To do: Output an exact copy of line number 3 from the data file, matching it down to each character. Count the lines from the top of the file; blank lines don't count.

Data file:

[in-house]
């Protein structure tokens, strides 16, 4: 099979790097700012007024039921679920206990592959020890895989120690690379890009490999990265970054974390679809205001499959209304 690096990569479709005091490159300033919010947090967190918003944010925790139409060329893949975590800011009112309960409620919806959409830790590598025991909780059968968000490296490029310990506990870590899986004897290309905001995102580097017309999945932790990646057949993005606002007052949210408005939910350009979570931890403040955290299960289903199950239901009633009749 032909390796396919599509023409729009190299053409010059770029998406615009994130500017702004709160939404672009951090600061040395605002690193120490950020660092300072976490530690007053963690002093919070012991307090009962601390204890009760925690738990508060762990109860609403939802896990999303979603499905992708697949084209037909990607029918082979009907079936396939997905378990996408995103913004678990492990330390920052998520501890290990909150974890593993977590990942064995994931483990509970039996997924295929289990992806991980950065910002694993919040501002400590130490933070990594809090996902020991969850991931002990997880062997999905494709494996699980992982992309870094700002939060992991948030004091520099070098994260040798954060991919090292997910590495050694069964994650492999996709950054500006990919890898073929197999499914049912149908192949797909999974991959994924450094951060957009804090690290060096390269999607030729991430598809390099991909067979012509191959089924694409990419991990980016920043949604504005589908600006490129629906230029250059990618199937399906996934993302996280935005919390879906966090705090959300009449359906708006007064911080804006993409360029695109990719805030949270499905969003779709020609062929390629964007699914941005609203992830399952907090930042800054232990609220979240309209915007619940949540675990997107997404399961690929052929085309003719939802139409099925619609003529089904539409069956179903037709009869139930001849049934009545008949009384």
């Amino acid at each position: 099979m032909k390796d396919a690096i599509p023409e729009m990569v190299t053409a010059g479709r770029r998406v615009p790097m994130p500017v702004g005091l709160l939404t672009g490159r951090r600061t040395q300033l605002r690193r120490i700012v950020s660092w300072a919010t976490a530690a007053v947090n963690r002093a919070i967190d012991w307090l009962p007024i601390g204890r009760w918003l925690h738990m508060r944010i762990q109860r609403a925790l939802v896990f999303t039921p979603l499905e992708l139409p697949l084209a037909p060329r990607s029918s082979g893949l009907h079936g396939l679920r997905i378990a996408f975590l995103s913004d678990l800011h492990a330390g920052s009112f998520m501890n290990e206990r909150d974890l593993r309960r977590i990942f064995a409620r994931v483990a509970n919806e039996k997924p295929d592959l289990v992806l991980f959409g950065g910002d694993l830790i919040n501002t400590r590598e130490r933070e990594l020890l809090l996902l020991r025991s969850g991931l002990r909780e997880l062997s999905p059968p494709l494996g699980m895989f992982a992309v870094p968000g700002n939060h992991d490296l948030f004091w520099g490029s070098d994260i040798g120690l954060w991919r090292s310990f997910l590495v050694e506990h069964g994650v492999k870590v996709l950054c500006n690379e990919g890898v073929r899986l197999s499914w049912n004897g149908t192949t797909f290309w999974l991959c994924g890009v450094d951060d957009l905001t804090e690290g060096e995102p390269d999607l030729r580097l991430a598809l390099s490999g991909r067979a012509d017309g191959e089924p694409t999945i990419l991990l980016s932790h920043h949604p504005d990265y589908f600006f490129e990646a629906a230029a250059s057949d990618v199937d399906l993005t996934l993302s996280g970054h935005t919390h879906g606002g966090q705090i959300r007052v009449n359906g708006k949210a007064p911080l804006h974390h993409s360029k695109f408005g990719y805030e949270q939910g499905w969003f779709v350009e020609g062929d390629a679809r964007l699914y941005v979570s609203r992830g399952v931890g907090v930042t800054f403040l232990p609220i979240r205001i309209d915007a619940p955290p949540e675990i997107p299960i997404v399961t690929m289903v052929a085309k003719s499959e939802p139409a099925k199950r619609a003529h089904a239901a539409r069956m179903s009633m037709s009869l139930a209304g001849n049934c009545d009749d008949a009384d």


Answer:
């Amino acid at each position: 099979m032909k390796d396919a690096i599509p023409e729009m990569v190299t053409a010059g479709r770029r998406v615009p790097m994130p500017v702004g005091l709160l939404t672009g490159r951090r600061t040395q300033l605002r690193r120490i700012v950020s660092w300072a919010t976490a530690a007053v947090n963690r002093a919070i967190d012991w307090l009962p007024i601390g204890r009760w918003l925690h738990m508060r944010i762990q109860r609403a925790l939802v896990f999303t039921p979603l499905e992708l139409p697949l084209a037909p060329r990607s029918s082979g893949l009907h079936g396939l679920r997905i378990a996408f975590l995103s913004d678990l800011h492990a330390g920052s009112f998520m501890n290990e206990r909150d974890l593993r309960r977590i990942f064995a409620r994931v483990a509970n919806e039996k997924p295929d592959l289990v992806l991980f959409g950065g910002d694993l830790i919040n501002t400590r590598e130490r933070e990594l020890l809090l996902l020991r025991s969850g991931l002990r909780e997880l062997s999905p059968p494709l494996g699980m895989f992982a992309v870094p968000g700002n939060h992991d490296l948030f004091w520099g490029s070098d994260i040798g120690l954060w991919r090292s310990f997910l590495v050694e506990h069964g994650v492999k870590v996709l950054c500006n690379e990919g890898v073929r899986l197999s499914w049912n004897g149908t192949t797909f290309w999974l991959c994924g890009v450094d951060d957009l905001t804090e690290g060096e995102p390269d999607l030729r580097l991430a598809l390099s490999g991909r067979a012509d017309g191959e089924p694409t999945i990419l991990l980016s932790h920043h949604p504005d990265y589908f600006f490129e990646a629906a230029a250059s057949d990618v199937d399906l993005t996934l993302s996280g970054h935005t919390h879906g606002g966090q705090i959300r007052v009449n359906g708006k949210a007064p911080l804006h974390h993409s360029k695109f408005g990719y805030e949270q939910g499905w969003f779709v350009e020609g062929d390629a679809r964007l699914y941005v979570s609203r992830g399952v931890g907090v930042t800054f403040l232990p609220i979240r205001i309209d915007a619940p955290p949540e675990i997107p299960i997404v399961t690929m289903v052929a085309k003719s499959e939802p139409a099925k199950r619609a003529h089904a239901a539409r069956m179903s009633m037709s009869l139930a209304g001849n049934c009545d009749d008949a009384d």